Alcohol has long been embedded in American culture, from the bar to the home to the brew pub and beyond. When we think about how and where America will drink in the coming years, we need to consider today’s on-the-go, fragmented consumer landscape. The bedrock of travel stay is the hotel, where opportunities remain to up the ante in the alcohol industry.
In examining the drinking preferences of 5,000 hotel visitors, NielsenIQ CGA found that in aggregate, the U.S. hotel channel includes almost 21,000 drinking outlets and is growing faster than traditional on-premises establishments within the U.S. With the willingness of today’s consumers to drink wherever and whenever they choose, hotels remain a hotbed for growth within the beverage alcohol industry.
So, what’s the appeal of today’s hotel bar? It can serve many purposes for today’s consumer. You’ll always have the post-event and evening “wind down” for hotel guests, but increasingly, the hotel bar is becoming a destination for every occasion.
And if we think Americans enjoy imbibing in general, NielsenIQ CGA’s hotel data shows that people actually drink more alcoholic drinks at a hotel than a regular drinking occasion at a traditional non-hotel bar. In fact, 46% of adult U.S. consumers drink beer during a regular drinking occasion, while 52% do the same at a hotel.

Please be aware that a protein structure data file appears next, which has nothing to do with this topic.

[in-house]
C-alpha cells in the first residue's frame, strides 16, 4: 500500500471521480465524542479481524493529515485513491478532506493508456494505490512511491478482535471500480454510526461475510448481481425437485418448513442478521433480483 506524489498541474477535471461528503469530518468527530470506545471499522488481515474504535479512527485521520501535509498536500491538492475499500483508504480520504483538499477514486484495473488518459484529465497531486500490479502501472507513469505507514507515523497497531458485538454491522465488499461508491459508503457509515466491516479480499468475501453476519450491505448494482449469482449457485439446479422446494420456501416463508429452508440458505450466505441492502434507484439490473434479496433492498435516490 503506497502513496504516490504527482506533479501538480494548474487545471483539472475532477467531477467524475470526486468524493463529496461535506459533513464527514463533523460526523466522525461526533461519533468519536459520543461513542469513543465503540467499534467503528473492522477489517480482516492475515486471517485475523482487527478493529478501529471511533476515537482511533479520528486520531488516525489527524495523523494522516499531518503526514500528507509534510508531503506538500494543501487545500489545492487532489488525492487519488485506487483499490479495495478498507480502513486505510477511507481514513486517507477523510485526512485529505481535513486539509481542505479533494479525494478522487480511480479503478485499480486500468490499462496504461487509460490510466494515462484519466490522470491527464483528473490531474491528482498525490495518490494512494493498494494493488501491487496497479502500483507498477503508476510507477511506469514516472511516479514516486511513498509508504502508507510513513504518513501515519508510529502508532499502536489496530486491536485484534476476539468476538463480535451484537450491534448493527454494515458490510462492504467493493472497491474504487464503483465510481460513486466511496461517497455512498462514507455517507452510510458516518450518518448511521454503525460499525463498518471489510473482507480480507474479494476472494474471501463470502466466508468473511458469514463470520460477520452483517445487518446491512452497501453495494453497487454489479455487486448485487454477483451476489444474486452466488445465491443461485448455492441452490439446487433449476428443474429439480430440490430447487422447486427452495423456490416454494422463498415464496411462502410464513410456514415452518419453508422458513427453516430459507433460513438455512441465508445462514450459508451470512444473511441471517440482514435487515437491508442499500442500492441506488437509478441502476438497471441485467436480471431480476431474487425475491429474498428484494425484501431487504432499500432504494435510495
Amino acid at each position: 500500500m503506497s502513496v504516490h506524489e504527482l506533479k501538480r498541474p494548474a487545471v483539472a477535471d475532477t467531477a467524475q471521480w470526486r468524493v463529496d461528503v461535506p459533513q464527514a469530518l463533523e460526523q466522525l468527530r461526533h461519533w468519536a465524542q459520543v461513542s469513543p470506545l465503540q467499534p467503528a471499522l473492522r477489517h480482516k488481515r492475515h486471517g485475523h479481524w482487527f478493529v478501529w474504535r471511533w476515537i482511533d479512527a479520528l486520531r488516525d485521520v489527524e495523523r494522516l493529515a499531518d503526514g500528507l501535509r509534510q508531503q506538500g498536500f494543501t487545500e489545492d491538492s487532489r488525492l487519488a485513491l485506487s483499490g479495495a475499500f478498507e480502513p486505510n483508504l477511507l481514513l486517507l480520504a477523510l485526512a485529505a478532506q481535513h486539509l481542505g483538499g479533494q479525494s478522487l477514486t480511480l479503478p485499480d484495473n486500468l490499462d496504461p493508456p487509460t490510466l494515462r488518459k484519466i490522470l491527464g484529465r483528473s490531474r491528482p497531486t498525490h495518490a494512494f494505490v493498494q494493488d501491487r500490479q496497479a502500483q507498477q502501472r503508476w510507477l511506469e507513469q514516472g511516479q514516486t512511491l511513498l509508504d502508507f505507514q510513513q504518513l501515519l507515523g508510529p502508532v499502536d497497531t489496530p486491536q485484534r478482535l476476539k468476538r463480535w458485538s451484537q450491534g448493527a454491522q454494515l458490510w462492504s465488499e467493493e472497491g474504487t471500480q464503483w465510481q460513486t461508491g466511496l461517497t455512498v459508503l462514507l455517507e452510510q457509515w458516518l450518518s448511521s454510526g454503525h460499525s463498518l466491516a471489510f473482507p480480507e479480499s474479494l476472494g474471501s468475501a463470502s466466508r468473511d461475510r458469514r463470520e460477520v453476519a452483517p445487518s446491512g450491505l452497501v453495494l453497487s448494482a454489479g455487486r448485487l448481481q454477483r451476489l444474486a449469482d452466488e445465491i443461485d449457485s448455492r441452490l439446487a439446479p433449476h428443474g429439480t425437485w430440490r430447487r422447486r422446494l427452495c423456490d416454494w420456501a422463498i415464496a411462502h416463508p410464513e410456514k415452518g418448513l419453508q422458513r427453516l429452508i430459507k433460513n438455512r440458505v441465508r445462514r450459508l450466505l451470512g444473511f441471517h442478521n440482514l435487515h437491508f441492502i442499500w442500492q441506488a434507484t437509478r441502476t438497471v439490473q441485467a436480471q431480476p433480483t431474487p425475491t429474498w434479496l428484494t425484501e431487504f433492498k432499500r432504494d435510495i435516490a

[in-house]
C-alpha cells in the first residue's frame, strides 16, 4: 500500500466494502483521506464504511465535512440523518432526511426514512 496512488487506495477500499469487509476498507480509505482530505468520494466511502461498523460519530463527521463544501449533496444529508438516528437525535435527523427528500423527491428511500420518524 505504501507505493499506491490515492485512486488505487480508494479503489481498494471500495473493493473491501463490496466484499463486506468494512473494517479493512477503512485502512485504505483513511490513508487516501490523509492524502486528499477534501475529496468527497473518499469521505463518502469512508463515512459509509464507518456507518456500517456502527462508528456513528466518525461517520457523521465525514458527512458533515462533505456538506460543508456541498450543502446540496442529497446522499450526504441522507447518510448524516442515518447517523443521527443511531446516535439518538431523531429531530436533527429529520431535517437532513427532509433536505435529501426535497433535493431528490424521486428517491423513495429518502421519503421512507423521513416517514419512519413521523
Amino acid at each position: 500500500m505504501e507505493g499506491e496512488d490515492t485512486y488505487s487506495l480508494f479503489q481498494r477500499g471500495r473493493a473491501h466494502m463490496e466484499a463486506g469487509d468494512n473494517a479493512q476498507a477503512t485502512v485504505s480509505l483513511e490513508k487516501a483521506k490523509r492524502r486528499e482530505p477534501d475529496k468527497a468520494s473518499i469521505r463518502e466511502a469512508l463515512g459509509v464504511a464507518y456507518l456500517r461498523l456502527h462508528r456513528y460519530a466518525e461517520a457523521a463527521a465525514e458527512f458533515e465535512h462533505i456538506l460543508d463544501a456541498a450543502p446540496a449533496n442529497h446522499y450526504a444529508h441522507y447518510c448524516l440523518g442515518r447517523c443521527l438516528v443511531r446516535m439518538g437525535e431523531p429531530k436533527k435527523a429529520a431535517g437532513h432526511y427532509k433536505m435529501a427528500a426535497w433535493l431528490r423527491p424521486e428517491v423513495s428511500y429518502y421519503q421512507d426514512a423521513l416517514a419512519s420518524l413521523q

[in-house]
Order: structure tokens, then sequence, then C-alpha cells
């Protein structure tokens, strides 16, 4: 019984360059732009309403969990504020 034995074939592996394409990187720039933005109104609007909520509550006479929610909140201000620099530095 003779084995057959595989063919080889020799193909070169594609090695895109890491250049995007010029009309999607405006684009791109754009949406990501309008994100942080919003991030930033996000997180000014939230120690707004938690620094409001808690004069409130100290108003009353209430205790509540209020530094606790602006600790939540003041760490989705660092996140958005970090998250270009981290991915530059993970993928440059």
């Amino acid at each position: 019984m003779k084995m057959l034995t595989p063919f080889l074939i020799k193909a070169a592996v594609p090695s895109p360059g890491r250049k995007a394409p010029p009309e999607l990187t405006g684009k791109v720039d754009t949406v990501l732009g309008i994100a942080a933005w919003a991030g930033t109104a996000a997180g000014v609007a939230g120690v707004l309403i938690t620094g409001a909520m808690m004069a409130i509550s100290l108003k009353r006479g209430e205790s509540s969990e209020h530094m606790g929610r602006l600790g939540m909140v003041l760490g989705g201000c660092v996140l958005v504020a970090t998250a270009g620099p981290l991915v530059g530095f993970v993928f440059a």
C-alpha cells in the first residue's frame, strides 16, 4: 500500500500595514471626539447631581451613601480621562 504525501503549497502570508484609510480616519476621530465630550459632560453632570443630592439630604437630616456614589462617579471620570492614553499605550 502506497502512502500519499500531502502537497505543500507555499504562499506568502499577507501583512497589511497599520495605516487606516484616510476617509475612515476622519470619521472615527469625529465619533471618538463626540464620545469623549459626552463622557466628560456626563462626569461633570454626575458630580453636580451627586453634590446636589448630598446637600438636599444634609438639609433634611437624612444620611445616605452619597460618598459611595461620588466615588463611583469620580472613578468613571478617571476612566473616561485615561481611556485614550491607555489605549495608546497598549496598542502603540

Some hotels have been particularly perceptive to consumer drinking trends, and they have successfully aligned their resources to enhance drink quality. Consumers rated the following as the top five hotel brands that they feel offer an extremely good quality of drink brands:
- Four Seasons
- Hyatt Regency
- Omni Hotels & Resorts
- JW Marriott Hotels
Business travelers seek comfort on the road
Business travelers are the most common visitors to the hotel bar and restaurant, attending during 67% of the trips they take, and they drink nearly three drinks per visit. So what are they drinking?
Happy hour is the mainstay of the hotel bar, and the numbers continue to bear that out. For example, 56% of people say that they partake in Happy hour in a hotel, versus 36% outside a hotel. Cocktails win the happy hour, and hotels have the opportunity to get creative with their offerings and deals.
Yet the opportunity doesn’t end there. People adjust their drinking habits depending on the time of day. For example, wine dominates earlier and during key meal times (e.g., brunch), whereas beer rates particularly high among hotel consumers regardless of the part of day. Hotels can maximize the opportunity to adjust their menus based on the time of day and strategically market themselves to increase exposure.
Travel for business and pleasure isn’t slowing down, and neither is the consumer desire for great experiences from their on-premises visits. Hotels and brands primed to succeed are those that best anticipate their client base’s preferences and needs.